Accredited training providers can visit this page to find the latest news on ICF Coaching Education, access recordings of past calls and webinars, and update their listing on the Education Search Service (ESS) – formerly the Training Program Search Service (TPSS).
During this discussion, Mark Setch, MCC, joined us to share best practices in incorporating the updated ICF Core Competencies in accredited programs while still reinforcing the importance of participants remaining present within the coaching session. Opportunity was given for questions, and for attendees to share their examples of how they are supporting their students in the application of the Updated ICF Core Competencies.
The recording of ICF Coach Training’s October 2020 webinar is available below.
In Discover the Power of Being an Immediate Ally!, Eddie Turner, PCC, uncovered a first-person point of view on what occurs with little knowledge on others’ part and what can be done to help. This was followed by an open and candid conversation on what this issue means for all in the coach training profession.
Eddie Turner, PCC, is an in-demand expert in the leadership development profession. He is a Certified Speaking Professional™ (CSP®), a certified trainer and a master facilitator.
Eddie is author of the international best-selling book, 140 Simple Messages to Guide Emerging Leaders.
He is an ICF Professional Certified Coach (PCC) and was recognized as an ICF Coach of the Week in March 2020. Eddie is one of Marshall Goldsmith’s 100 Coaches and is the host of the Keep Leading!® podcast, which earned Apple Podcasts’ coveted New & Noteworthy designation.
He works as an Executive and Leadership Coach for seasoned and emerging leaders. He is a facilitator for the ATD Coaching Certificate program and one of the coach trainers for the Doerr Institute at Rice University’s CoachRICE ICF Authorized Leadership Coaching Certification Program.
Eddie is also one of 60 contributing subject matter experts to the newly released Talent Development Body of Knowledge—The Definitive Resource for the Talent Development Profession by the Association for Talent Development.
Since 1998, the ICF Core Competencies have provided a vital foundation for the coaching profession.
When we first created the Core Competencies and developed the ICF Code of Ethics, we set the standard in the coaching field. The ICF Core Competencies were first identified and articulated by eight pioneers in our profession, all of whom were committed to creating greater understanding about the knowledge and skills needed for effective coaching. The groundbreaking ICF Core Competency model that emerged has provided a strong foundation for our accreditation and credentialing processes ever since.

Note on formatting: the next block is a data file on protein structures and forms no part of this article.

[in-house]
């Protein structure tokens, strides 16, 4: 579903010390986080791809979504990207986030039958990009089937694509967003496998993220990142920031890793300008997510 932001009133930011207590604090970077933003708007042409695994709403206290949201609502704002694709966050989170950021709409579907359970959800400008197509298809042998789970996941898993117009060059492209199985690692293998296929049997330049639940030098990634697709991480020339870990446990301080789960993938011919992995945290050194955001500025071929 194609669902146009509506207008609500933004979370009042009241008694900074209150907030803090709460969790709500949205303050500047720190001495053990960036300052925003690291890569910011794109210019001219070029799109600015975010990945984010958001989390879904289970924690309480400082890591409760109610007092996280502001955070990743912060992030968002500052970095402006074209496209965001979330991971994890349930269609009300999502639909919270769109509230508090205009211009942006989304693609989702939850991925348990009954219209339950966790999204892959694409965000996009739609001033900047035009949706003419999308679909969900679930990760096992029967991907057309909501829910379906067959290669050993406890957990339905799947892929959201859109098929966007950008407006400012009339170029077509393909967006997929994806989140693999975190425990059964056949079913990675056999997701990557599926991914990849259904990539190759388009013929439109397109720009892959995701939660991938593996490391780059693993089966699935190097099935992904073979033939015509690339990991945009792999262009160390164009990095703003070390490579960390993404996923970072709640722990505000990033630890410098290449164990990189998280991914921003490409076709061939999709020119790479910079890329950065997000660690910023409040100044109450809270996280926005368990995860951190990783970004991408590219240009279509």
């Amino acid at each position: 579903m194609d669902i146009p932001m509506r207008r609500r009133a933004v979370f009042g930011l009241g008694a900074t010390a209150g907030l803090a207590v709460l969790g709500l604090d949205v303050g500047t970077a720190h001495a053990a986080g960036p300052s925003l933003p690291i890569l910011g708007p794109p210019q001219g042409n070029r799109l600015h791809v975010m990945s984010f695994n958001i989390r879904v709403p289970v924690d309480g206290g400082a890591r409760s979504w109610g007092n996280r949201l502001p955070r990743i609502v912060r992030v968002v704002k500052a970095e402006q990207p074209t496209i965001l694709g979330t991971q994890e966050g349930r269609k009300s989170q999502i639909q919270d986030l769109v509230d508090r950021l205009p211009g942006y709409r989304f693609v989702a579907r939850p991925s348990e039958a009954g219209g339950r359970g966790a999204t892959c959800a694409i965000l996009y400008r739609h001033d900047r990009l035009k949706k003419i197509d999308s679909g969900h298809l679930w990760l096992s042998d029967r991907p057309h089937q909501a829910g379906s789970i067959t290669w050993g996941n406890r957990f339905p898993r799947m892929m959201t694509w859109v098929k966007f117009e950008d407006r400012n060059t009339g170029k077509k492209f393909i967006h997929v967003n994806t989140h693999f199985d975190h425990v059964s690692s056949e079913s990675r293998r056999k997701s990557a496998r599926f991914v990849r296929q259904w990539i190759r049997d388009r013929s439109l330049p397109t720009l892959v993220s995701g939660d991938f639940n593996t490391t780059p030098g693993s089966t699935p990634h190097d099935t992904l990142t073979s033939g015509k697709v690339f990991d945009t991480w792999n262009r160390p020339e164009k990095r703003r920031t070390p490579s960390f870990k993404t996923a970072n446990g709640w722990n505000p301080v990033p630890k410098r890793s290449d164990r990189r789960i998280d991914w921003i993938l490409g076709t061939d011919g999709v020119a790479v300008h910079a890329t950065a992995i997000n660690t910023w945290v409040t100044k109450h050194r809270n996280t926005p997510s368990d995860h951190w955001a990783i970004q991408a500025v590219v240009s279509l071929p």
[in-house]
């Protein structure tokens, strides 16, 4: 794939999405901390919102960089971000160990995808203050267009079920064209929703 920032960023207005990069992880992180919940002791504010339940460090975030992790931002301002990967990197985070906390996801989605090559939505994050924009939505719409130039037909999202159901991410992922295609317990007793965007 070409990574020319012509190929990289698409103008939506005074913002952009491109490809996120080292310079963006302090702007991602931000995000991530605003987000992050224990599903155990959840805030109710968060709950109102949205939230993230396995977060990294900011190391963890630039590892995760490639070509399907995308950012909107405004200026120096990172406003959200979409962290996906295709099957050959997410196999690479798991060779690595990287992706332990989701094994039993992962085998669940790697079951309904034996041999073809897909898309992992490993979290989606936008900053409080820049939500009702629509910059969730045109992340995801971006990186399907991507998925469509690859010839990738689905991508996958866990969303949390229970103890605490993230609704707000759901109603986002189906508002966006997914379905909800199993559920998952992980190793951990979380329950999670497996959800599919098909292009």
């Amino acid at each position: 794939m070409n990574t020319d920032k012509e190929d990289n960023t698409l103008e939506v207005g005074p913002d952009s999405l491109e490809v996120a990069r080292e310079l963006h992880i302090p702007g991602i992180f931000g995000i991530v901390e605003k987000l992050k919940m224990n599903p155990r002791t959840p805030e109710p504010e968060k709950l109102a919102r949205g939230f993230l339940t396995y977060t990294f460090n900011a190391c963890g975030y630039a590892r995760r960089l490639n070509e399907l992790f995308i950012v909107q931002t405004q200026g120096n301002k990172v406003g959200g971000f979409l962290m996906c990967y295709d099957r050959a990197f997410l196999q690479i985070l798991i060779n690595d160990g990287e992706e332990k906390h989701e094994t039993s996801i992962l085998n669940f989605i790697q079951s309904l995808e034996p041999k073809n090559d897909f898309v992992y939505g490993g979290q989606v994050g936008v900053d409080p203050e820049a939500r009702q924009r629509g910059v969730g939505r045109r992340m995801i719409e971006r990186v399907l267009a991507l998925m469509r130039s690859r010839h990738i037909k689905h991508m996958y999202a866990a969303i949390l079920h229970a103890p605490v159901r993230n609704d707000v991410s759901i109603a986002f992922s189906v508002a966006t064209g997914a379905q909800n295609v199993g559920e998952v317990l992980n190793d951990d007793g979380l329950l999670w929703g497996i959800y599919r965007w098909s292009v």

In any profession, it is best practice to perform a job analysis regularly to ensure a competency model remains a valid and accurate reflection of professional practice. ICF last conducted a job analysis in 2008, and our profession has since grown and evolved significantly.
Over the past 24 months, we’ve been engaged in rigorous job analysis research. From start to finish, more than 1,300 coaches—both ICF Members and non-members—from around the globe have participated in this process. These coaches represented a diverse range of coaching disciplines, training backgrounds, coaching styles, and experience and credentialing levels. No other coaching certification body has undertaken this level of research, and we’re incredibly proud of the quality, integrity and validity of our evidence-based approach to credentialing and to the value it brings to ICF credential holders.
In October 2019, we shared with accredited training providers an updated ICF Core Competency model, which reflects the collective insights and wisdom shared with us through this comprehensive research initiative.
While the empirical data we collected through the job analysis process validated that much of the original ICF Core Competency model remains relevant and reflected in current coaching practice, this new competency model offers a simpler, more streamlined structure and integrates consistent, clear language.
ICF has already begun the work to translate this updated model into priority languages for our community.
Ultimately, this updated Core Competency model will serve as the basis for the ICF Credentialing process through the launch of a new credentialing assessment reflecting the revised competencies. ICF anticipates a lengthy transition process, and we are targeting early 2021 for the launch of the new assessment.
For new accreditation applicants, the deadline to integrate the updated model into training curricula will be January 2021.
For existing accredited programs, we will require evidence of integration as part of incremental renewal surveys 4 and 6, beginning in 2021.
Throughout the implementation process, we will keep training providers up to date and informed through regular, detailed and transparent communications.
If you are a training provider with questions about the updated model, please contact the Accreditation Services team by visiting the ICF Support page.
On November 4, 2019, ICF staff hosted a pair of webinars for accredited training providers about the updated ICF Core Competency model.
ICF Coach Training offers periodic calls to provide updates and answer questions for ACTP and ACSTH providers.
The call schedule for the remainder of 2020 will be available soon.
View the recording and download the slide deck from the March 2020 call below.
View the recording and download the slide deck and Q&A document from the November 2019 call below.
View the recording and download the slide deck from the August 2019 call below.
View the recording and download the slide deck and Q&A from the April 2019 call below.
View the recording and download the slide deck from the May 2018 call below.
ACTP and ACSTH providers can update their Training Program Search Service listings at any time.